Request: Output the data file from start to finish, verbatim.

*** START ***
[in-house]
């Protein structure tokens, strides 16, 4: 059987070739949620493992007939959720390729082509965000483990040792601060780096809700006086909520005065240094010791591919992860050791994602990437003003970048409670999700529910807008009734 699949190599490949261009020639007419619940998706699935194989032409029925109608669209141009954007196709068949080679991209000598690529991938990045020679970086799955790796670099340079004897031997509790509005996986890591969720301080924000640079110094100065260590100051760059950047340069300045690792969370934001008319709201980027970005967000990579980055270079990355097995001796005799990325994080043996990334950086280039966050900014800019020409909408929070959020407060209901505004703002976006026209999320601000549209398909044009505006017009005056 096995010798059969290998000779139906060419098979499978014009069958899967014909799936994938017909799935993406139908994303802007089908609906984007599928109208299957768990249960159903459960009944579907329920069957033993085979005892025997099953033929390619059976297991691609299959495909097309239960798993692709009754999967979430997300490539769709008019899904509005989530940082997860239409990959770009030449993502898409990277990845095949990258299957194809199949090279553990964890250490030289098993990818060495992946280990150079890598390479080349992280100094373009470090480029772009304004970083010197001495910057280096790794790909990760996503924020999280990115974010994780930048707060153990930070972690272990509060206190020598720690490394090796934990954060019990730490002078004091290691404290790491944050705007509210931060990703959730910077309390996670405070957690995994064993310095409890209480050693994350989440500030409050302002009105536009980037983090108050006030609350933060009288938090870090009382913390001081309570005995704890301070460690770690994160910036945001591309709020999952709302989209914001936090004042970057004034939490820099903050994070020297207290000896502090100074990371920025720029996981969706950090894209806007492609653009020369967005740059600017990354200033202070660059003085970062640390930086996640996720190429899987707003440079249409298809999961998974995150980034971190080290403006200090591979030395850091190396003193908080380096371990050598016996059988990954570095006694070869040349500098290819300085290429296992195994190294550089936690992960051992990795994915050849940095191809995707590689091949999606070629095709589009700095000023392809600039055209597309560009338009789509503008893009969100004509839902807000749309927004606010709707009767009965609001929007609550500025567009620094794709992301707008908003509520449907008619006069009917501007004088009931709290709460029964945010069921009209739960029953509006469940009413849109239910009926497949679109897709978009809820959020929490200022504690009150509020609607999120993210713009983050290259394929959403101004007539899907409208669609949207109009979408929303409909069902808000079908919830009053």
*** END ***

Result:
[in-house]
């Protein structure tokens, strides 16, 4: 059987070739949620493992007939959720390729082509965000483990040792601060780096809700006086909520005065240094010791591919992860050791994602990437003003970048409670999700529910807008009734 699949190599490949261009020639007419619940998706699935194989032409029925109608669209141009954007196709068949080679991209000598690529991938990045020679970086799955790796670099340079004897031997509790509005996986890591969720301080924000640079110094100065260590100051760059950047340069300045690792969370934001008319709201980027970005967000990579980055270079990355097995001796005799990325994080043996990334950086280039966050900014800019020409909408929070959020407060209901505004703002976006026209999320601000549209398909044009505006017009005056 096995010798059969290998000779139906060419098979499978014009069958899967014909799936994938017909799935993406139908994303802007089908609906984007599928109208299957768990249960159903459960009944579907329920069957033993085979005892025997099953033929390619059976297991691609299959495909097309239960798993692709009754999967979430997300490539769709008019899904509005989530940082997860239409990959770009030449993502898409990277990845095949990258299957194809199949090279553990964890250490030289098993990818060495992946280990150079890598390479080349992280100094373009470090480029772009304004970083010197001495910057280096790794790909990760996503924020999280990115974010994780930048707060153990930070972690272990509060206190020598720690490394090796934990954060019990730490002078004091290691404290790491944050705007509210931060990703959730910077309390996670405070957690995994064993310095409890209480050693994350989440500030409050302002009105536009980037983090108050006030609350933060009288938090870090009382913390001081309570005995704890301070460690770690994160910036945001591309709020999952709302989209914001936090004042970057004034939490820099903050994070020297207290000896502090100074990371920025720029996981969706950090894209806007492609653009020369967005740059600017990354200033202070660059003085970062640390930086996640996720190429899987707003440079249409298809999961998974995150980034971190080290403006200090591979030395850091190396003193908080380096371990050598016996059988990954570095006694070869040349500098290819300085290429296992195994190294550089936690992960051992990795994915050849940095191809995707590689091949999606070629095709589009700095000023392809600039055209597309560009338009789509503008893009969100004509839902807000749309927004606010709707009767009965609001929007609550500025567009620094794709992301707008908003509520449907008619006069009917501007004088009931709290709460029964945010069921009209739960029953509006469940009413849109239910009926497949679109897709978009809820959020929490200022504690009150509020609607999120993210713009983050290259394929959403101004007539899907409208669609949207109009979408929303409909069902808000079908919830009053």